Community season 5 episode 7 review: Bondage And Beta-Male Sexuality

Review Mark Harrison 28 Feb 2014 - 13:01

Community delivers an episode no other sitcom could do as brilliantly. Here's Mark's take on Bondage And Beta-Male Sexuality...

This review contains spoilers.

5.7 Bondage And Beta-Male Sexuality

“She's everything I love about America. Bold. Opinionated. Just past her peak. Starting to realise she has to settle for less.”

Back in the second season, Community hit a high point with Mixology Certification, in which Troy's 21st birthday celebrations turned surprisingly melancholy. Coming back from a Sochi-mandated hiatus, Bondage And Beta Male Sexuality feels like the first episode since that one to find the characters in that same sort of mood - close to closing time at some quiet venue, turning their thoughts to more existential matters.

After a halting attempt at a British high-five (on the lips) a few episodes ago, Professor Duncan decides to make a move on his protegé in rubbish psychiatry, Britta Perry. Determining that the way to her heart is through caring about starving children with cleft palates, he's dismayed when the whole study group winds up accompanying the two of them to a theatre benefit.

The result is a hair's breadth away from the masterful stacking of plots that went on in earlier seasons, only just bailing out on keeping the whole cast occupied by having Annie and Shirley bail to McDonalds at the beginning of the episode. Shirley's due some more focus soon - this being Community, they even lampshade her recent absence in the script. While they're away though, everyone else gets a chance to shine.

John Oliver has proven to be one of the show's best, most underused assets since the series began, and it's nice to finally get an episode in which he takes centre stage. With his apparent lack of availability since the end of season two, Duncan's character has never really been as fleshed out as the others in the group.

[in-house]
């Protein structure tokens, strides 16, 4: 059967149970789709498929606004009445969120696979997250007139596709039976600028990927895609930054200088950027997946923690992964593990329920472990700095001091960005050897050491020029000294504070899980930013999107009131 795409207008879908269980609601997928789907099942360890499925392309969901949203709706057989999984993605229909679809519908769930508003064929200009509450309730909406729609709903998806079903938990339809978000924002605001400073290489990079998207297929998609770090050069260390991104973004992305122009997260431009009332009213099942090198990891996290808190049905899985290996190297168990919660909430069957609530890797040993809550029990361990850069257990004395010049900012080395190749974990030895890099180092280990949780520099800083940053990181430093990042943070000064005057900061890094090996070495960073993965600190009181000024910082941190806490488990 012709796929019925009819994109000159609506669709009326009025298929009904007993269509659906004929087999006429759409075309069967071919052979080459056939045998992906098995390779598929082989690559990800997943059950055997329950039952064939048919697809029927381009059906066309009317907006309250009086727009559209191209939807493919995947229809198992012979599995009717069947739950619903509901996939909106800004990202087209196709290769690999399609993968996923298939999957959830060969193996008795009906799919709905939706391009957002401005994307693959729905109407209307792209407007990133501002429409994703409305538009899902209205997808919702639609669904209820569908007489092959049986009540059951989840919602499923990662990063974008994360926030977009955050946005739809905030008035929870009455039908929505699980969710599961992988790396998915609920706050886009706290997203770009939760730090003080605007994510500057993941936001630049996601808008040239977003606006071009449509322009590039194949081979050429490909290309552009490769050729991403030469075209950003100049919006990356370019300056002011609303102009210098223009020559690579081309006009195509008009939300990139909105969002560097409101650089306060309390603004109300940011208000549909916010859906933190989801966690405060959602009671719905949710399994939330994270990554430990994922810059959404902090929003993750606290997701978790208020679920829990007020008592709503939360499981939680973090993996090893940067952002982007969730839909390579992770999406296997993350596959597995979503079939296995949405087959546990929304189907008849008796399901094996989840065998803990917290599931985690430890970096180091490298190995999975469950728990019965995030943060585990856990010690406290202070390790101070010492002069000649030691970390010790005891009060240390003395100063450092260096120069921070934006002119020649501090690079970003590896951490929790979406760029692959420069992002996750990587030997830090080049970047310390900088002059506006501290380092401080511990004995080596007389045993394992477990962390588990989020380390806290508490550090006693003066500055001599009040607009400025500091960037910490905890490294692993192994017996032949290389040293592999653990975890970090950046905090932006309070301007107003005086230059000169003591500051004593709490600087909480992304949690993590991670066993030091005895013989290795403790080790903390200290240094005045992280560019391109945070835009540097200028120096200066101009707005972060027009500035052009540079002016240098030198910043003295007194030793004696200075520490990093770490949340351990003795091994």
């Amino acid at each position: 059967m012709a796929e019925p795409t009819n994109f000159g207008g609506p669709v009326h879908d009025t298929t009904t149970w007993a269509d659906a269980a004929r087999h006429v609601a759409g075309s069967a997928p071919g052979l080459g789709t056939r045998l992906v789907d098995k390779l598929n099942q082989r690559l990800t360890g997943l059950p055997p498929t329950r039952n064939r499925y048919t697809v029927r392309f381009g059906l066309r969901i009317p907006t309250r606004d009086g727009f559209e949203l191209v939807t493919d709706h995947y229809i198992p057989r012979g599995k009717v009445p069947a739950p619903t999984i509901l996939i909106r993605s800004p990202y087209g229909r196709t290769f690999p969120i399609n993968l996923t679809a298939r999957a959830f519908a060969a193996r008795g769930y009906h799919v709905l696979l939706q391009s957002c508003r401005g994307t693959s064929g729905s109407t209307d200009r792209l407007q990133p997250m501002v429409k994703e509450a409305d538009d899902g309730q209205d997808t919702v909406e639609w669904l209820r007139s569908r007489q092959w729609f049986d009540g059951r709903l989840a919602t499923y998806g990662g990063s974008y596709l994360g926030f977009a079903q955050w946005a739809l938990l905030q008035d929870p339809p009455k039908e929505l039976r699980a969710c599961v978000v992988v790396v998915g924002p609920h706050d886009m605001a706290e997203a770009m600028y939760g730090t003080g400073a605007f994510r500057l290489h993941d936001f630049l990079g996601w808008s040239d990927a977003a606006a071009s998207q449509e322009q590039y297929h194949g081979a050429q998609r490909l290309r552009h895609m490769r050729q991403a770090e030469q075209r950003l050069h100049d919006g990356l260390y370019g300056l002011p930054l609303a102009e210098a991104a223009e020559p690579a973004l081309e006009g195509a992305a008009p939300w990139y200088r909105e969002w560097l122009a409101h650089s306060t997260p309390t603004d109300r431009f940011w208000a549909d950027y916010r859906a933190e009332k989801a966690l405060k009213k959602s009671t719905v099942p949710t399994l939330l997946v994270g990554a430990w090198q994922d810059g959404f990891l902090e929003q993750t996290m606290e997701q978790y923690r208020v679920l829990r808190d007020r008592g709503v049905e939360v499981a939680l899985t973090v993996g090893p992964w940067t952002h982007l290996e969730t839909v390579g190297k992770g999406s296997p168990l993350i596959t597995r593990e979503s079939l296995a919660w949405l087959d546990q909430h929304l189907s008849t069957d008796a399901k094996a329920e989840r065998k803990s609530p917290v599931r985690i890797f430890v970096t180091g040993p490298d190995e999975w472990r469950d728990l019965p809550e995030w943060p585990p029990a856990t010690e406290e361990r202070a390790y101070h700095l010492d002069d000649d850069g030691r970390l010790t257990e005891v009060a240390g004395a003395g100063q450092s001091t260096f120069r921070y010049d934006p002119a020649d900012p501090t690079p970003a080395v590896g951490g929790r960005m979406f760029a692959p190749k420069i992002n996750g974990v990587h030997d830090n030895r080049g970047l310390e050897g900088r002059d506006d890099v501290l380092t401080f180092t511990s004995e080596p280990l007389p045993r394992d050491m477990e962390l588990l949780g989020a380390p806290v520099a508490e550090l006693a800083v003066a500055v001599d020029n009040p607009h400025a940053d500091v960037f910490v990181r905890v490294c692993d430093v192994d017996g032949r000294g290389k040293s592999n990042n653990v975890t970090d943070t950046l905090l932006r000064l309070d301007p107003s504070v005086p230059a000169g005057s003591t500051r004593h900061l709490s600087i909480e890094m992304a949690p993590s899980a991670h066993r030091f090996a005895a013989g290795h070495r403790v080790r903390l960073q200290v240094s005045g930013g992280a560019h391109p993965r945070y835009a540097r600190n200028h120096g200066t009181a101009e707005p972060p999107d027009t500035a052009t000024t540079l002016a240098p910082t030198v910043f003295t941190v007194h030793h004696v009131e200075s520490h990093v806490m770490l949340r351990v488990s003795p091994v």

It's nice to see a side to him beyond the slightly desperate creep, even if it's only in seeing that he's quite earnest beneath his outwardly desperate and creepy demeanour. His not-entirely-awful advances on a dejected Britta actually lead to a nice moment between the two, which reinforces the recent suggestions that the character needs to stop kicking her own arse and be happy in herself.

But Oliver gets a ton of killer comedic moments here too, whether it's describing himself as the British Jason Biggs, lecturing on the virtues of arcane British comedy duo Rimples and Splickett, or executing a pitch perfect, almost wordless bout of awkwardness with Jim Rash's Dean in the end credits tag. In a great episode, this might be the most brilliantly judged moment, putting the two most nebbish characters into a room together and having them bumble at each other about abortive dinner plans.

Meanwhile, the bondage part of the title refers to another showdown between Professor Hickey and Abed, the former of whom thinks that everyone's favourite meta-aware student is simply too used to getting what he wants. Abed ends up destroying a whole bunch of Hickey's Jim the Duck artwork and the former cop detains him in his office to teach him a lesson.

What follows is a terrific extended confrontation that never leaves Hickey's office. It's the first time in a while that we've seen someone downright refuse to indulge Abed, and it's interesting to think that he's actually been around, somewhere in the background of every game that descended into chaos over the last four years, getting steadily more pissed off about it.